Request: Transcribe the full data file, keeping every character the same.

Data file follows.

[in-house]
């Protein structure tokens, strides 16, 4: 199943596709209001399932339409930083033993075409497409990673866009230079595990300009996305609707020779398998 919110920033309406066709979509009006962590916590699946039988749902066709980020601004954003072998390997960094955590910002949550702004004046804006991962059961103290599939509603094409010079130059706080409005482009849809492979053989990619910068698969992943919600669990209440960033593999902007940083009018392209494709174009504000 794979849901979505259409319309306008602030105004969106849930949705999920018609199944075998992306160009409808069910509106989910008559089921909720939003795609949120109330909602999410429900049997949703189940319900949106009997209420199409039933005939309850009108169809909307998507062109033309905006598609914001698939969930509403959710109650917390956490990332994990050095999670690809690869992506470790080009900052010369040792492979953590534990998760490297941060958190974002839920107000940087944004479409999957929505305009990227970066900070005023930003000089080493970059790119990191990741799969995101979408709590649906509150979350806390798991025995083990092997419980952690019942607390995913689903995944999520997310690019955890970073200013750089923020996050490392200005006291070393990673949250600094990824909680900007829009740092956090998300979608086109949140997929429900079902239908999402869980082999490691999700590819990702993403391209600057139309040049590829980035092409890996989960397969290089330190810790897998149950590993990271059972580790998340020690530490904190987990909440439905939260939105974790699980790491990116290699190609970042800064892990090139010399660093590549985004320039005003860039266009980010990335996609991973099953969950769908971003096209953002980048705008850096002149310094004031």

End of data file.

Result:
[in-house]
């Protein structure tokens, strides 16, 4: 199943596709209001399932339409930083033993075409497409990673866009230079595990300009996305609707020779398998 919110920033309406066709979509009006962590916590699946039988749902066709980020601004954003072998390997960094955590910002949550702004004046804006991962059961103290599939509603094409010079130059706080409005482009849809492979053989990619910068698969992943919600669990209440960033593999902007940083009018392209494709174009504000 794979849901979505259409319309306008602030105004969106849930949705999920018609199944075998992306160009409808069910509106989910008559089921909720939003795609949120109330909602999410429900049997949703189940319900949106009997209420199409039933005939309850009108169809909307998507062109033309905006598609914001698939969930509403959710109650917390956490990332994990050095999670690809690869992506470790080009900052010369040792492979953590534990998760490297941060958190974002839920107000940087944004479409999957929505305009990227970066900070005023930003000089080493970059790119990191990741799969995101979408709590649906509150979350806390798991025995083990092997419980952690019942607390995913689903995944999520997310690019955890970073200013750089923020996050490392200005006291070393990673949250600094990824909680900007829009740092956090998300979608086109949140997929429900079902239908999402869980082999490691999700590819990702993403391209600057139309040049590829980035092409890996989960397969290089330190810790897998149950590993990271059972580790998340020690530490904190987990909440439905939260939105974790699980790491990116290699190609970042800064892990090139010399660093590549985004320039005003860039266009980010990335996609991973099953969950769908971003096209953002980048705008850096002149310094004031």